This page contains answers to the most frequently asked questions about DipDup.


How to index similar but not identical contracts as a single entity?

Multiple contracts can provide the same interface but have a different storage structure. Examples are ERC20/ERC721/ERC1155 standard tokens on Ethereum and FA1.2/FA2 ones on Tezos. If you try to use the same typename for them, indexing will fail because of the storage mismatch. However, you can modify typeclasses manually. Edit types/<typename>/storage.py file and comment out fields leaving only the ones used in your index (common for all contracts with the same interface).

class ContractStorage(BaseModel):
    class Config:
        extra = Extra.ignore

    common_ledger: dict[str, str]
    # unique_field_foo: str
    # unique_field_bar: str

Don't forget Extra.ignore Pydantic hint, otherwise, storage deserialization will fail. To restore the original typeclass, remove the modified file and run dipdup init again. You can also add --force flag to overwrite all ABIs and typeclasses.

How to use off-chain datasources?

DipDup provides convenient helpers to process off-chain data like market quotes or IPFS metadata. Follow the tips below to use them most efficiently.

  • Do not perform off-chain requests in handers until necessary. Handlers need to be as fast as possible not to block the database transaction. Use hooks instead, enriching indexed data on-demand.
  • Use generic http datasource for external APIs instead of plain aiohttp requests. It makes available the same features DipDup uses for internal requests: retry with backoff, rate limiting, Prometheus integration etc.
  • Database tables that store off-chain data can be marked as immune, to speed up reindexing.

How to process indexes in a specific order?

Indexes of all kinds are fully independent. They are processed in parallel, have their own message queues, and don't share any state. It is one of the essential DipDup concepts, so there's no "official" way to manage the order of indexing.

Avoid using sync primitives like asyncio.Event or asyncio.Lock in handlers. Indexing will be stuck forever, waiting for the database transaction to complete.

Instead, save raw data in handlers and process it later with hooks when all conditions are met. For example, process data batch only when all indexes in the dipdup_index table have reached a specific level.


How to perform database migrations?

DipDup does not provide any tooling for database migrations. The reason is that in context of indexing, schema changes are rare and usually require reindexing. However, you can perform migrations yourself using any tool you like. First, disable schema hash check in config:

    schema_modified: ignore

You can also use the schema approve command for a single schema change.

To determine changes you need to apply after modifying classes in the models module, you can compare raw SQL schema before and after the change.

-    timestamp = fields.DatetimeField()
+    timestamp = fields.DatetimeField(auto_now=True)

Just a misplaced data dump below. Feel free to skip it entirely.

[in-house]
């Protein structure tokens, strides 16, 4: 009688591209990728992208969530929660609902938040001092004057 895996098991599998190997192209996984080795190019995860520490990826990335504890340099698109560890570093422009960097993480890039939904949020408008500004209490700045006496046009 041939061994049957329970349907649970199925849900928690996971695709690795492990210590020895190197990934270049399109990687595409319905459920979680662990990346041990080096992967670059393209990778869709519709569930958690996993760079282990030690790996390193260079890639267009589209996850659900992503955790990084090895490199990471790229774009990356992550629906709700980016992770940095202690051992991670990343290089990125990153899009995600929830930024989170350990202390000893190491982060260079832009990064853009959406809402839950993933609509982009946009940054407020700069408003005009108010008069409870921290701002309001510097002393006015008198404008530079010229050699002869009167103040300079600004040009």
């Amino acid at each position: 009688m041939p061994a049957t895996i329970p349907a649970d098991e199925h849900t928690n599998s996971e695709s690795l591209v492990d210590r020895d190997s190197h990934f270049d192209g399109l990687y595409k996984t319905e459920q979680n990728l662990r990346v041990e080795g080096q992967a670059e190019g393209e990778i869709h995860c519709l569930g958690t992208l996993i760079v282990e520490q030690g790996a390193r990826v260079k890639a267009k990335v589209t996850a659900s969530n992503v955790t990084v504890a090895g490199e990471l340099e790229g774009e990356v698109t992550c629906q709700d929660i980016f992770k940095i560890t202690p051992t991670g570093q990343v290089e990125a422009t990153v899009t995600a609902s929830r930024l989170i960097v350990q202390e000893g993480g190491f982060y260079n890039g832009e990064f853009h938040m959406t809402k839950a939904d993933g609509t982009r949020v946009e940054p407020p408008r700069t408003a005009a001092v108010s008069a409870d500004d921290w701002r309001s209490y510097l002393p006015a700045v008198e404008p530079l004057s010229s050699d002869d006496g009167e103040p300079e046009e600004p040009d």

dipdup schema export > old-schema.sql
# ...after modifying `models` module...
dipdup schema export > new-schema.sql
diff old-schema.sql new-schema.sql
<     "timestamp" TIMESTAMP NOT NULL,

Now you can prepare and execute an ALTER TABLE query manually or using SQL hooks.

I get schema_modified error, but I didn't change anything

DipDup compares the current schema hash with the one stored in the database. If they don't match, it throws an error. If models were not modified, most likely the reason is incorrect model definitions. e.g. if you define a timestamp field like this…

timestamp = fields.DatetimeField(default=datetime.utcnow())

…schema will be different every time you run DipDup, because datetime.utcnow() is evaluated on a module import.

$ dipdup schema export > schema.sql
$ dipdup schema export > same-schema.sql
$ diff schema.sql same-schema.sql 
<     "timestamp" TIMESTAMP NOT NULL  DEFAULT '2023-04-19T21:16:31.183036',
>     "timestamp" TIMESTAMP NOT NULL  DEFAULT '2023-04-19T21:16:36.231221',

You need to make the following change in models.py:

<     timestamp = fields.DatetimeField(default=datetime.utcnow())
>     timestamp = fields.DatetimeField(auto_now=True)

We plan to improve field classes in future releases to accept callables as default values.

Why am I getting decimal.InvalidOperation error?

If your models contain DecimalFields, you may encounter this error when performing arithmetic operations. It's because the value is too big to fit into the current decimal context.

class Token(Model):
    id = fields.TextField(pk=True)
    volume = fields.DecimalField(decimal_places=18, max_digits=76)

The default decimal precision in Python is 28 digits. DipDup tries to increase it automatically by guessing the value from the schema. It works in most cases, but not for really big numbers. You can increase the precision manually in config.

  decimal_precision: 128

Don't forget to reindex after this change. When decimal context precision is adjusted you'll get a warning in the logs.

WARNING  dipdup.database      Decimal context precision has been updated: 28 -> 128
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